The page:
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Findings from the Deep Transitions research project help drive sustainable change in Estonia and globally

Achieving a sustainable society requires groundbraking changes comparable to the industrial revolution, as suggested by the University of Tartu Deep Transitions research group in a recently completed research project. The results of the project show to what extent these changes are already taking place, where breakthroughs are most likely and how to accelerate them. 

As the Deep Transition, researchers consider the development of Western industrial society over the last 250 years, during which socio-technical systems evolved to meet society's needs for food, energy, healthcare, education, mobility, etc. 

Green transition at value level 

The completed project had a significant impact on the future development of research into transitions. Thus, the First Deep Transition, which began at the end of the 18th century and contributed greatly to the growth of wealth but also caused environmental issues, is seen to be changing fundamentally. The Second Deep Transition, according to the researchers, probably started in the 1960s, when environmental damage started to be addressed as a problem. Environmental regulations were also changed in the 1980s, but energy and material consumption is still growing. Another bottleneck is too high expectations for science and technology, which are anticipated to solve all issues. "For the first time, we collected data on ideas, norms and practices across countries to measure the development of industrial societies. Based on this, we can argue that the green transition at value level actually started more than fifty years ago," said Laur Kanger, Associate Professor of Technology Research at the University of Tartu and one of the project leaders. 

The project also led to a theory that explains the geography of deep transitions in terms of the order in which socio-technical systems emerge, concentrate and spread from one place to another around the world. For example, the principles that underpinned mass production emerged in different parts of the world, but were concentrated in the US mobility system, and from there spread again as a set across the globe, adapting to local conditions. The theory was used to create an index to predict which countries in the world could experience a transition comparable to the next industrial revolution. 63 countries were analysed, of which Sweden came out on top and Estonia remarkably placed eighth overall.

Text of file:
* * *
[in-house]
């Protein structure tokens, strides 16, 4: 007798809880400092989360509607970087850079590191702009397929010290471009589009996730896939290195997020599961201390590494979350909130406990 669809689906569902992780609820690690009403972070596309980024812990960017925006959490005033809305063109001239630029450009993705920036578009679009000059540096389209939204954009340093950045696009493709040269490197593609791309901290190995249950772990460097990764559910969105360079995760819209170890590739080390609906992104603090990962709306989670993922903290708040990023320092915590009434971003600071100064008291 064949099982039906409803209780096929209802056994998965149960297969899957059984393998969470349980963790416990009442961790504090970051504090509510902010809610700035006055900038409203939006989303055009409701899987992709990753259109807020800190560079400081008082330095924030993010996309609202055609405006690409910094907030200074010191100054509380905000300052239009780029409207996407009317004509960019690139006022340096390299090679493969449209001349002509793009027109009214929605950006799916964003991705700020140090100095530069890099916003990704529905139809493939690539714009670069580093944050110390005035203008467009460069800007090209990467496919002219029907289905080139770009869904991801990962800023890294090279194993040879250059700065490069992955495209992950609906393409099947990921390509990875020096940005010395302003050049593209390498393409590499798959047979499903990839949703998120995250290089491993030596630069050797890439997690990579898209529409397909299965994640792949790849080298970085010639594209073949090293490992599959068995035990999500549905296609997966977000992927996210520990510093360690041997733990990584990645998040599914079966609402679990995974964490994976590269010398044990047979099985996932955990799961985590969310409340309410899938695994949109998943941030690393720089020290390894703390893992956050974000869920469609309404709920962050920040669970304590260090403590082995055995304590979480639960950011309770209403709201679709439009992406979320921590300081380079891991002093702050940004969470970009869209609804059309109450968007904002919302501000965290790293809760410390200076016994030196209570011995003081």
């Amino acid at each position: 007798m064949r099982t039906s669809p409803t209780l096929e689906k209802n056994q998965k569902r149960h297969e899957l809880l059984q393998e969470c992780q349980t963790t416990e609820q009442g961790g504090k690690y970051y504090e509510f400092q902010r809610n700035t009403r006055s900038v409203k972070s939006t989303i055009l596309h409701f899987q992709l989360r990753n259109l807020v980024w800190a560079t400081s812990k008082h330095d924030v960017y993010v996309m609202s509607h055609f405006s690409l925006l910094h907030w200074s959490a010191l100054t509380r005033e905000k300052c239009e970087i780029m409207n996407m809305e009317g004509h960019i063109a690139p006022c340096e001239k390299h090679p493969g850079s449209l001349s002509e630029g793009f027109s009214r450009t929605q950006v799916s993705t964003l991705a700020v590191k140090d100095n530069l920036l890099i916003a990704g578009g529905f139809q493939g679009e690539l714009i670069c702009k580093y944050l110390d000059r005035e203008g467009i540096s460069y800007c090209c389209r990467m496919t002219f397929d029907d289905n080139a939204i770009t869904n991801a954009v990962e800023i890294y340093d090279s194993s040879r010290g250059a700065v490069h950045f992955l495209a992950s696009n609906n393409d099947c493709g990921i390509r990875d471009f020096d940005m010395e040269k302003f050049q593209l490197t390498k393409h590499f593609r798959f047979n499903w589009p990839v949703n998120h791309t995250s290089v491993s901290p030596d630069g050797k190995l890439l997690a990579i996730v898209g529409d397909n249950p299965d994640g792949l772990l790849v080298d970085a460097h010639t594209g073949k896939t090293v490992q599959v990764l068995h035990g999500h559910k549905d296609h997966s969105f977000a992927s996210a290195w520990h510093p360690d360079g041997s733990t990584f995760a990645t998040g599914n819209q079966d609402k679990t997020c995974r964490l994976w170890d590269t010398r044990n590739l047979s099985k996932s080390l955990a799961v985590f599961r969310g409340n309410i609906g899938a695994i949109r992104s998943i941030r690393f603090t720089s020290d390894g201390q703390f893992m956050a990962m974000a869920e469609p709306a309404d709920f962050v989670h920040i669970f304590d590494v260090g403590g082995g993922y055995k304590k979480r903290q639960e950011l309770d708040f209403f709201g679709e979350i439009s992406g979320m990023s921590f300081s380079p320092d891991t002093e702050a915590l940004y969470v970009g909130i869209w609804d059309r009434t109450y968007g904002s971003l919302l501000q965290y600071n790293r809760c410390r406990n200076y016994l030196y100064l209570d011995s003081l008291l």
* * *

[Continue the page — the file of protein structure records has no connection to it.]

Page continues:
A tool for managing and assessing major change 

An important international impact has been the new intervention point framework developed within the project, which allows for an assessment of whether green actions are sufficient to achieve systemic change. The framework has been applied by, among others, the European Environment Agency to assess measures shaping the European food system, and has been referred to in the report of the UN Intergovernmental Panel on Climate Change (IPCC). 

The same framework was used by the project team to support the transition process in Estonia. With the help of several hundred experts, the researchers identified and assessed possible actions that could contribute to sustainable changes in Estonia's energy and mobility system. "The results of our project will assist practitioners in guiding large-scale societal processes by allowing them to assess the social feasibility of interventions," said Margit Keller, the project leader and Associate Professor in Social Communication at the University of Tartu, who, together with professor Triin Vihalemm and analyst Maie Kiisel, will publish a handbook on transforming socio-technical systems and people's everyday habits intended for a wide audience of change leaders with the global publisher Routledge. 

The project also analysed the history of Estonia's energy, communication and mobility systems. Based on the material collected, a book on the birth of e-Estonia will be published this year. 

The study of deep transitions will continue in a new project at the University of Tartu, which aims, among other things, to identify how a rethinking of the foundations of industrial society could be expressed in Estonia.   

The Deep Transitions research team brought together social scientists, linguists, historians and economists from the University of Tartu and researchers from the Tallinn University of Technology in the field of innovation management. The five-year project was supported by the Estonian Research Council. 

Further information about the results on the project are available at


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